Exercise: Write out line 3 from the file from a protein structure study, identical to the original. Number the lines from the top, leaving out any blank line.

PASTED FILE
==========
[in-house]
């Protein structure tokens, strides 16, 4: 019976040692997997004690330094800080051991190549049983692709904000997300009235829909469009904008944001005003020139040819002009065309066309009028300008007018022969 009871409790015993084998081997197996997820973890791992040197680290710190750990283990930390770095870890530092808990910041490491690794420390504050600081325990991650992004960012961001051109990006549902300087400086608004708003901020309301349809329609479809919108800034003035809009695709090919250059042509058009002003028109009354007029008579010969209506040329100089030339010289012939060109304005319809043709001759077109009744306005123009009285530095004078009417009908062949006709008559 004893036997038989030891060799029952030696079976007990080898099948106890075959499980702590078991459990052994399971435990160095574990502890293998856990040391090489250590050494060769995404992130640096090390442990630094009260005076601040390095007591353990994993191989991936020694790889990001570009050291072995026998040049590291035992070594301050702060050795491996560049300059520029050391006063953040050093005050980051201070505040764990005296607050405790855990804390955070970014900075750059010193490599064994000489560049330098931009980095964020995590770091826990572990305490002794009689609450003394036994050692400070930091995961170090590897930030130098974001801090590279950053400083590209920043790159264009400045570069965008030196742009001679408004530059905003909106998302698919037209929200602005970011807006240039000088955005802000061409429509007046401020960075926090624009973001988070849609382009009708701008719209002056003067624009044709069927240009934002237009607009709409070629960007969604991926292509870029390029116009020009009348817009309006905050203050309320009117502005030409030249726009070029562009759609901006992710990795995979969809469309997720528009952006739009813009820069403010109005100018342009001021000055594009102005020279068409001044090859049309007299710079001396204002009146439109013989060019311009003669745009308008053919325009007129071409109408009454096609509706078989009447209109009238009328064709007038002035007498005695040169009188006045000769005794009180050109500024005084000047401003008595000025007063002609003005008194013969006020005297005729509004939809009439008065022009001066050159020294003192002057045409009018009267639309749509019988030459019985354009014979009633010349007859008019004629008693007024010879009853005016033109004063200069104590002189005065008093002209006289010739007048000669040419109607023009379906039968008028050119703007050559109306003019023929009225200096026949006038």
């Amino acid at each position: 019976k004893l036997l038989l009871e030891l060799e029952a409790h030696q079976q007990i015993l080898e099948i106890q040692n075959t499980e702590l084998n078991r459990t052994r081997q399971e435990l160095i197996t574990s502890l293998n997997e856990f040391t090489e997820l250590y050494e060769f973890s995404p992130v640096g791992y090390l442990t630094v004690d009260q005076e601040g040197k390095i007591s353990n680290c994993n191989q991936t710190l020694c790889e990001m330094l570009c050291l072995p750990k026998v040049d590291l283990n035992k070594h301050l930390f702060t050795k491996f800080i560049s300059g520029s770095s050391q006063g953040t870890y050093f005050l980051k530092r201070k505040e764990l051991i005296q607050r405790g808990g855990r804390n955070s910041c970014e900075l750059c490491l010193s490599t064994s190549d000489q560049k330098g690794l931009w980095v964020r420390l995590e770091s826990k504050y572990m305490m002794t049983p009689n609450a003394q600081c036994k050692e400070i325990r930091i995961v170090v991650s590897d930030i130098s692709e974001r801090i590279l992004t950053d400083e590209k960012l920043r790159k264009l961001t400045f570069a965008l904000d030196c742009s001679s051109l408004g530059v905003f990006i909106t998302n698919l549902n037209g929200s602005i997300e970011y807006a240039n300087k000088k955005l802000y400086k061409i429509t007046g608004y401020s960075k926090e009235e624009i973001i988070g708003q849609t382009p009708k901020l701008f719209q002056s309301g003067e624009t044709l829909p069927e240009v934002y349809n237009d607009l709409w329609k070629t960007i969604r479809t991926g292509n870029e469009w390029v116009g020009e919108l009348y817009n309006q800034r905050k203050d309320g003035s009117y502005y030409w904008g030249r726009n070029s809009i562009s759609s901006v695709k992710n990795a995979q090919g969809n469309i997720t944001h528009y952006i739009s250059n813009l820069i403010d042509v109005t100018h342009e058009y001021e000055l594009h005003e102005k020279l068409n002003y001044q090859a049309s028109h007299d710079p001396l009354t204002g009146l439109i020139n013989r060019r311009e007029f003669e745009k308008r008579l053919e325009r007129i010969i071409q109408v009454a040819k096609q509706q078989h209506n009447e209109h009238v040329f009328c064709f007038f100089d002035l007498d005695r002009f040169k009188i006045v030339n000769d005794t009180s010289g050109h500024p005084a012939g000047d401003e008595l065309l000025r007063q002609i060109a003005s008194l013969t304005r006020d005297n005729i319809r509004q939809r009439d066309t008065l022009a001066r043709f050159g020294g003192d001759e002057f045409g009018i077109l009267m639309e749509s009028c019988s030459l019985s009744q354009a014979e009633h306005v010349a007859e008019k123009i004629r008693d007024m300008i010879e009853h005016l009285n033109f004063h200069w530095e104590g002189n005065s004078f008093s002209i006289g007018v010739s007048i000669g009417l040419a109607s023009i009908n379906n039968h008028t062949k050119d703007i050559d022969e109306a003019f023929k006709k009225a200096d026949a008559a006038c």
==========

């Amino acid at each position: 019976k004893l036997l038989l009871e030891l060799e029952a409790h030696q079976q007990i015993l080898e099948i106890q040692n075959t499980e702590l084998n078991r459990t052994r081997q399971e435990l160095i197996t574990s502890l293998n997997e856990f040391t090489e997820l250590y050494e060769f973890s995404p992130v640096g791992y090390l442990t630094v004690d009260q005076e601040g040197k390095i007591s353990n680290c994993n191989q991936t710190l020694c790889e990001m330094l570009c050291l072995p750990k026998v040049d590291l283990n035992k070594h301050l930390f702060t050795k491996f800080i560049s300059g520029s770095s050391q006063g953040t870890y050093f005050l980051k530092r201070k505040e764990l051991i005296q607050r405790g808990g855990r804390n955070s910041c970014e900075l750059c490491l010193s490599t064994s190549d000489q560049k330098g690794l931009w980095v964020r420390l995590e770091s826990k504050y572990m305490m002794t049983p009689n609450a003394q600081c036994k050692e400070i325990r930091i995961v170090v991650s590897d930030i130098s692709e974001r801090i590279l992004t950053d400083e590209k960012l920043r790159k264009l961001t400045f570069a965008l904000d030196c742009s001679s051109l408004g530059v905003f990006i909106t998302n698919l549902n037209g929200s602005i997300e970011y807006a240039n300087k000088k955005l802000y400086k061409i429509t007046g608004y401020s960075k926090e009235e624009i973001i988070g708003q849609t382009p009708k901020l701008f719209q002056s309301g003067e624009t044709l829909p069927e240009v934002y349809n237009d607009l709409w329609k070629t960007i969604r479809t991926g292509n870029e469009w390029v116009g020009e919108l009348y817009n309006q800034r905050k203050d309320g003035s009117y502005y030409w904008g030249r726009n070029s809009i562009s759609s901006v695709k992710n990795a995979q090919g969809n469309i997720t944001h528009y952006i739009s250059n813009l820069i403010d042509v109005t100018h342009e058009y001021e000055l594009h005003e102005k020279l068409n002003y001044q090859a049309s028109h007299d710079p001396l009354t204002g009146l439109i020139n013989r060019r311009e007029f003669e745009k308008r008579l053919e325009r007129i010969i071409q109408v009454a040819k096609q509706q078989h209506n009447e209109h009238v040329f009328c064709f007038f100089d002035l007498d005695r002009f040169k009188i006045v030339n000769d005794t009180s010289g050109h500024p005084a012939g000047d401003e008595l065309l000025r007063q002609i060109a003005s008194l013969t304005r006020d005297n005729i319809r509004q939809r009439d066309t008065l022009a001066r043709f050159g020294g003192d001759e002057f045409g009018i077109l009267m639309e749509s009028c019988s030459l019985s009744q354009a014979e009633h306005v010349a007859e008019k123009i004629r008693d007024m300008i010879e009853h005016l009285n033109f004063h200069w530095e104590g002189n005065s004078f008093s002209i006289g007018v010739s007048i000669g009417l040419a109607s023009i009908n379906n039968h008028t062949k050119d703007i050559d022969e109306a003019f023929k006709k009225a200096d026949a008559a006038c």